Revisiting the cloister: monasteries and convents in nineteenth-century Britain
Remarkably important yet often overlooked, architecture produced for Roman Catholic and Anglican religious communities of men and women in Britain is a fascinating area of study. Many of these sites and groups boldly and uniquely put eclectic architectural styles and principles into practice.
They were places of refuge, controversy, experimentation and innovation.
Many of the Victorian period’s greatest architects, including AWN Pugin, GE Street and GF Bodley, were closely involved with monastery and convent design.
Recent research demonstrates that buildings associated with monks and nuns of both denominations are distinctive and unique, blending numerous functions within a single complex in remarkable ways. There are also impressive and notable histories of patronage and many communities were powerful and persuasive in creating spaces that looked back to medieval models and forward to modern needs and facilities.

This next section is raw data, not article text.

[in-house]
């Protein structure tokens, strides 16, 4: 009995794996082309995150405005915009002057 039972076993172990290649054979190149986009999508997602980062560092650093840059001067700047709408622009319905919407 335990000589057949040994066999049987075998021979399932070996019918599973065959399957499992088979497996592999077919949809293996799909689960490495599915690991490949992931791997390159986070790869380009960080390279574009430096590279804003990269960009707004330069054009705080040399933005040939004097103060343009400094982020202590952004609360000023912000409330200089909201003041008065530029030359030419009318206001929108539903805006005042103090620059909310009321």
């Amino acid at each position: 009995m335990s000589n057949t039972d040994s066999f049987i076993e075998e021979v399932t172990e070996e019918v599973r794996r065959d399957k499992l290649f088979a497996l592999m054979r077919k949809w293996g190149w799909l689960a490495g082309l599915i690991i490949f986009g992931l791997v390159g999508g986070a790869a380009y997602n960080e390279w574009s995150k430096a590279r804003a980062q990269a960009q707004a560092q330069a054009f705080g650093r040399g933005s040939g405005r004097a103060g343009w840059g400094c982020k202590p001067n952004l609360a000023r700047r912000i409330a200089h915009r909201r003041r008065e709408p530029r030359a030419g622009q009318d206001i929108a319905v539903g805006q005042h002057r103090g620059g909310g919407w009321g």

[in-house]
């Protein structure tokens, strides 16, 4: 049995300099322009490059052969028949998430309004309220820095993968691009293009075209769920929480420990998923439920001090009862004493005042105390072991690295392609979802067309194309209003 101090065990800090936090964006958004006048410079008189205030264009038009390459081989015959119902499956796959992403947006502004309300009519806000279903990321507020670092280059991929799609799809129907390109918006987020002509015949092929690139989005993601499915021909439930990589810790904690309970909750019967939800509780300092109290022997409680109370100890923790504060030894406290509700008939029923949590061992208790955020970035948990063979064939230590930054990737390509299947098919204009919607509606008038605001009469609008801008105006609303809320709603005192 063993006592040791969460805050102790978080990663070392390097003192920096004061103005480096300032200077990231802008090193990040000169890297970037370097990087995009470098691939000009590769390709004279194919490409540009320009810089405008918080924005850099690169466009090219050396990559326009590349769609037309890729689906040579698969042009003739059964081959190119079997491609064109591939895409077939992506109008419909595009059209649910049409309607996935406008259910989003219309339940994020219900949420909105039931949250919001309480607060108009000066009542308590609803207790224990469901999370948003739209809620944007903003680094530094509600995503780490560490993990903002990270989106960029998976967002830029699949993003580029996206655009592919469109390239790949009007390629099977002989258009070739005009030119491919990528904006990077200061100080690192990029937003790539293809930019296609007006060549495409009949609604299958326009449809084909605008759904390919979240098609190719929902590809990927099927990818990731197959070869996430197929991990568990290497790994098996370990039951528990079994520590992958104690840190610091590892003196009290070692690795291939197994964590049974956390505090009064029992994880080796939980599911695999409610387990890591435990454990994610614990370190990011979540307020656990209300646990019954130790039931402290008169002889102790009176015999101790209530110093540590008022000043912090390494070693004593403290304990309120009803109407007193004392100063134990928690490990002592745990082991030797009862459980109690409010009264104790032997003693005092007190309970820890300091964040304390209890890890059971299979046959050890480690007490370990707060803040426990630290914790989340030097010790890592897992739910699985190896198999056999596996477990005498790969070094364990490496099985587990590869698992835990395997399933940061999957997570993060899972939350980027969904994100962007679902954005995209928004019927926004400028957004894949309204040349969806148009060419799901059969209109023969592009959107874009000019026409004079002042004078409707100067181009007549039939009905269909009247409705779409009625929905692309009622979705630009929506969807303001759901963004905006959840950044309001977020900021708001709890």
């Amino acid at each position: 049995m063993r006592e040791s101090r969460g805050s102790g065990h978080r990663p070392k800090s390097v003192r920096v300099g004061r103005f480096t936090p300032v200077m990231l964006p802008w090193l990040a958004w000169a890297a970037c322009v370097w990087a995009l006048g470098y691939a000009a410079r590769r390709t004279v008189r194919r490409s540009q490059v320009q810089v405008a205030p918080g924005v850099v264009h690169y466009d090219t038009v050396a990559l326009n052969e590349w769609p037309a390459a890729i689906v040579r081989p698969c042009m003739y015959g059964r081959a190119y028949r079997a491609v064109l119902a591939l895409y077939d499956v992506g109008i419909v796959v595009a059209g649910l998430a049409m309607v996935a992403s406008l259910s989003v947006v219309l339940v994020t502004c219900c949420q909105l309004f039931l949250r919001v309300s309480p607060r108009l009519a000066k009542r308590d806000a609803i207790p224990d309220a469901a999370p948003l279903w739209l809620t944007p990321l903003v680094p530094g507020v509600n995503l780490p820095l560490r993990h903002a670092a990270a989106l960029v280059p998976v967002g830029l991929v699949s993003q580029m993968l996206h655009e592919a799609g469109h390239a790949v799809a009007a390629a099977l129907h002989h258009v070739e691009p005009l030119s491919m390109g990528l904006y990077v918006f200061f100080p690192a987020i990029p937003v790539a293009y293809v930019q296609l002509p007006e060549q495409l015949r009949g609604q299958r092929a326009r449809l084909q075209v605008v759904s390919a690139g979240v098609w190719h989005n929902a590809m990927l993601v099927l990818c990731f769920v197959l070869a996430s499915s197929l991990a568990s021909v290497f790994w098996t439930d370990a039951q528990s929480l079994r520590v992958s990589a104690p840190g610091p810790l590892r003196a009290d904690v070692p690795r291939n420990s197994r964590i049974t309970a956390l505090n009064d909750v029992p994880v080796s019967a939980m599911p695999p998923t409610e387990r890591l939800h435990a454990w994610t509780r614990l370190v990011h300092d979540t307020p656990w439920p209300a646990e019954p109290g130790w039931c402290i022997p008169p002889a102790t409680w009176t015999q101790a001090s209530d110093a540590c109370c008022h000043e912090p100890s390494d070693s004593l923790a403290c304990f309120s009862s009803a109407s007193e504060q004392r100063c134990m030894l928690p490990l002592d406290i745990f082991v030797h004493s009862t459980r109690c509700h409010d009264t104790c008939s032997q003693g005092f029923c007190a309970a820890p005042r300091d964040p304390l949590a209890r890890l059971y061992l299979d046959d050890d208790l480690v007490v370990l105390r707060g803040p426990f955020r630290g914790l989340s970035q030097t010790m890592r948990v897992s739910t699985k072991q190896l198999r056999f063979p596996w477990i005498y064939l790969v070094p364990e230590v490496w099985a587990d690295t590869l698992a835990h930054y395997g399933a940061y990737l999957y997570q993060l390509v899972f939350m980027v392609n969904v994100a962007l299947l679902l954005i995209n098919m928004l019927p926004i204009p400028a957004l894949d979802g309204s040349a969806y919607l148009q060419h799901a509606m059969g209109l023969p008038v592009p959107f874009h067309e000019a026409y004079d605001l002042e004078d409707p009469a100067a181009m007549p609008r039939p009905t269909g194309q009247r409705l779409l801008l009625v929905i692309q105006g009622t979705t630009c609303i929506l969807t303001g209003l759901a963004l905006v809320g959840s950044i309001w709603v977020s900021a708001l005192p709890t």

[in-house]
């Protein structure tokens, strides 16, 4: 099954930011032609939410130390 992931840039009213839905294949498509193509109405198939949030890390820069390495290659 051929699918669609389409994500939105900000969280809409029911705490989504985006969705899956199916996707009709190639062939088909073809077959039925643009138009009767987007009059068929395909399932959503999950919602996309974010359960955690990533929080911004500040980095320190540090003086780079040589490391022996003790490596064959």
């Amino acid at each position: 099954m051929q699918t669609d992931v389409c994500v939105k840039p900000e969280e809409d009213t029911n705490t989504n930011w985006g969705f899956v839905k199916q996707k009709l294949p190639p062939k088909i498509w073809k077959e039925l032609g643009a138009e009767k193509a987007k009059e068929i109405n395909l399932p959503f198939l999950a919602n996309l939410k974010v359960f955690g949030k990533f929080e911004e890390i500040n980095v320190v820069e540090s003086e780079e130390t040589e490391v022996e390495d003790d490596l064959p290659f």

In recent years many of these pioneering communities have dwindled and their complex architectural spaces are under threat. The histories of these groups and their particular contribution to British architecture have received limited attention from scholars.
Saturday 6 October 2012. 10am to 5.15pm at the Art Workers’ Guild, 6 Queen Square, London WC1 at 10am. Doors open at 9.30am. The venue is conveniently placed for Holborn and Russell Square tube stations and numerous bus services.
Booking essential – spaces are limited. Contact the Victorian Society for more information. www.victoriansociety.org.uk